Big news in the publishing world: Penguin and Random House have announced their decision to merge.
In the Fall 2015 issue of n+1, Adam Ehrlich Sachs explores the idea of inherited disorders through nine short pieces. An excerpt: “He wanted the reader to think to himself: ‘I just read about the Holocaust. Why am I picturing this fern? What is the matter with me?’ Such was the literary effect he was aiming for.”
“In my adolescence people spoke of ‘café intellectuals,’ not with the respect due to a sect that transmits ideas within the cramped space of a table but with the contempt reserved for those who turn their backs on reality and take refuge in vain speculation.” Juan Villoro on the writing life in Mexico City’s cafés as part of the “Writing Life Around the World” series for Electric Literature.
“An easel stood just inside the big glass doorway when I entered the store. On it leaned my author photo, the one from the back cover of Domestic Violets, and it was fucking enormous. It was the size of a photo you’d expect to see if Bono had been appearing at Barnes & Noble, Bill Clinton maybe, or perhaps the Reverend Desmund Tutu. For a full 30 seconds I stood there and looked at the gigantic, painstakingly airbrushed picture of myself. An elderly couple walked in and did a double take when they saw a stunned-looking me looking at me. ‘It’s too big,’ I told them.” This is what you do when no one shows up to your reading.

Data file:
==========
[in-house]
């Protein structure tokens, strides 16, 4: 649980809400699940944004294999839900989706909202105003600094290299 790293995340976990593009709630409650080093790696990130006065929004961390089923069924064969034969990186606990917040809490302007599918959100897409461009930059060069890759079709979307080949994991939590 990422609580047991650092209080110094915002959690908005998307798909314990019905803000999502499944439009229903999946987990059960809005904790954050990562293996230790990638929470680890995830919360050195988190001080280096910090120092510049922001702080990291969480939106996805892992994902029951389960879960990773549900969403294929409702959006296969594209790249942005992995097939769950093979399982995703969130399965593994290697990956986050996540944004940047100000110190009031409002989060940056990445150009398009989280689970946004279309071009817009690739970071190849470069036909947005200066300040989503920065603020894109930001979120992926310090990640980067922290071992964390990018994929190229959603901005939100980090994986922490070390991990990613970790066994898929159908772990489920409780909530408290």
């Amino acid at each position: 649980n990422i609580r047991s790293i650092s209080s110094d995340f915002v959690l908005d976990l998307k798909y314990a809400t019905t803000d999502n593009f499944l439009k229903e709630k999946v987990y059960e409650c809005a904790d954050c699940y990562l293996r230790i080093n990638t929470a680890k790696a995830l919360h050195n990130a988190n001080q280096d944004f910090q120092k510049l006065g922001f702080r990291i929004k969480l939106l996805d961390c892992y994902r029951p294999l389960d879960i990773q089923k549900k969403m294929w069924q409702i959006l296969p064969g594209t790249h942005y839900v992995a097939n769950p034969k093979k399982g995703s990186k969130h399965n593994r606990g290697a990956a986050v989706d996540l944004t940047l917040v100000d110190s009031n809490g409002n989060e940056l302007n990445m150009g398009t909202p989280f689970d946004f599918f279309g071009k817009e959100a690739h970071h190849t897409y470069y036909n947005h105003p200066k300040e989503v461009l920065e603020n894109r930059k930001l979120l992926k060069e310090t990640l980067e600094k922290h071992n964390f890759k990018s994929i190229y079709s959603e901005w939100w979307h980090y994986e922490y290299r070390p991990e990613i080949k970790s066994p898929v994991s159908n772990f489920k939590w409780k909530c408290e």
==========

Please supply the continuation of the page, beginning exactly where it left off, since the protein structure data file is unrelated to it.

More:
“Poetry is not connected to my professional work – it is my personal world,” says India’s newly-appointed ambassador to Argentina, Amarendra Khatua. Indeed, Khatua’s but the latest high-profile figure in Indian government to turn to creative writing to seek “emotional refuge” and a means of “battl[ing] workplace blues and the stress of decision making.”
Have you ever traveled halfway around the world to the once picturesque town of Ubud in Bali hoping to experience a psychological transformation á la Elizabeth Gilbert in Eat, Pray, Love? Unfortunately, you’re not alone. Here’s a look at how great books have ruined some really great places. Our own Nick Moran has written about some good places gone bad, as well.